Our study group was made up of 12,536 patients. Of these patients, 7102 (56.6%) were male and 5432 (43.4%) were female. The number of patients <18 years of age was 10,672 (85.1%). 1864 (14.9%) patients were adults who underwent surgery for various indications.

The most common age group who underwent surgery was from 6 to 10 years of age (42.8%). The second most common age group was 11–15 years of age, which is about 35.8%. Only 0.36% of people did surgery after 40 years of age in our hospital during the study period. Children <5 years who did surgery were also very less (1.5%) [Figure 1]. The most common indication was chronic adenotonsillitis in our hospital. 11,722 (93.55%) patients underwent surgery for chronic adenotonsillitis. Other indications were adenotonsillar hypertrophy with obstructive sleep apnea (4.1%), peritonsillar abscess followed by interval tonsillectomy (2%), and suspected malignancy (0.36%). The least common indication was suspected malignancy [Table 1].
Table 1: Indications for surgery

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Figure 1: Age distribution

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After tonsillectomy, the most common and important complication we came across was postoperative hemorrhage. There were also other complications such as postoperative infections, temporomandibular joint dysfunction, and postoperative pain. As our study is mainly concentrated on postoperative hemorrhage, we followed the details of those patients. Of 12,536 patients, 62 (0.494%) patients experienced postoperative hemorrhage. Of these patients, 37 (59.6%) were male and 25 (40.3%) were female. No patients developed secondary hemorrhage during our study period. Eight (0.06%) patients developed postoperative infections and managed with intravenous antibiotics and supportive treatment. Two (0.02%) patients developed temporomandibular joint dysfunction [Figure 2].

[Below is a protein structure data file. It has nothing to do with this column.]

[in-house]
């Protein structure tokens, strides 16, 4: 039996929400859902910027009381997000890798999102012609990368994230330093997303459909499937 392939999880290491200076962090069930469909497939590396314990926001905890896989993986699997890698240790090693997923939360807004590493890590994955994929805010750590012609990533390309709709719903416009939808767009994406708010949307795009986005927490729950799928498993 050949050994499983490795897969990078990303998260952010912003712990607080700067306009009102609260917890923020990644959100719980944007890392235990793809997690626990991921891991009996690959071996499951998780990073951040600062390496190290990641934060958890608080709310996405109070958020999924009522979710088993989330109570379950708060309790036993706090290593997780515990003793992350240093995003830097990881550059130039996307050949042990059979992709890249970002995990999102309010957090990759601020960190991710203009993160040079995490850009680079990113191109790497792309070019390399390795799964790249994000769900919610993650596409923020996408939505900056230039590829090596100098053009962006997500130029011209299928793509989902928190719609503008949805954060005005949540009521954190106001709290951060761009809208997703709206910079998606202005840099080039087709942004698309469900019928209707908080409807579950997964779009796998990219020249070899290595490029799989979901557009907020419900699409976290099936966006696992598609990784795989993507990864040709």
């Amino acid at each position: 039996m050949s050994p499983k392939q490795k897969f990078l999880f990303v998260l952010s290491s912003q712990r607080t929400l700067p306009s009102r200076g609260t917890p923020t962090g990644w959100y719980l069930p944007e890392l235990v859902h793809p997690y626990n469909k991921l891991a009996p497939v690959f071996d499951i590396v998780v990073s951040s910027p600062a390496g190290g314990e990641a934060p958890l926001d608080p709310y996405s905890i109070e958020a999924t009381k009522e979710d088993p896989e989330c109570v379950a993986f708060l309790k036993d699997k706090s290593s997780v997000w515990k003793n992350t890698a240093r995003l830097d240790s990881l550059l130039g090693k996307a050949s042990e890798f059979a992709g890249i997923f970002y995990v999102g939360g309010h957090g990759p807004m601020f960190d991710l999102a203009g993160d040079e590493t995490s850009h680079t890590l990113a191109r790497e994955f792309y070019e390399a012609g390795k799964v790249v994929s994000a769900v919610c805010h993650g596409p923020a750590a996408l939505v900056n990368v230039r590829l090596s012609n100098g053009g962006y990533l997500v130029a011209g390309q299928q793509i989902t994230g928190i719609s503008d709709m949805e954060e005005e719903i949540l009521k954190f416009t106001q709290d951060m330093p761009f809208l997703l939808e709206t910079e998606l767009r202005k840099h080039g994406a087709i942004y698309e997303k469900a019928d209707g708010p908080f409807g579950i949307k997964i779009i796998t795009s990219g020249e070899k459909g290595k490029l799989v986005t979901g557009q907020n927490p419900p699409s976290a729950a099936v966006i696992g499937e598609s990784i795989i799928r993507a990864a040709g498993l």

Figure 2: Postoperative complications

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There was a significantly higher postoperative hemorrhage rate in the older age group. Fifty-five (88.7%) patients were above 18 years of age. Post operative hemorrhage was more common in 21-30 years of age in our study. In patients <18 years of age, only 7 (11.28%) patients developed hemorrhage [Figure 3]. The most common cause of postoperative hemorrhage was peritonsillar abscess followed by interval tonsillectomy. Out of 62 patients, 30 (0.23%) patients did interval tonsillectomy. Recurrent adenotonsillitis was the second most common cause of hemorrhage, 15 (0.11%). Out of 62 patients who developed hemorrhage, 9 (0.07%) patients' indication for tonsillectomy was suspected malignancy [Table 2]. Most of the patients developed postoperative hemorrhage within 0–2 h of surgery, which is about 80.6%. Twelve (0.09%) patients developed hemorrhage between 2 and 6 h of surgery. In these patients, 14 (0.11%) patients required re-intubation and second surgery. Three patients were diagnosed to have bleeding disorder after managing postoperative hemorrhage [Figure 4].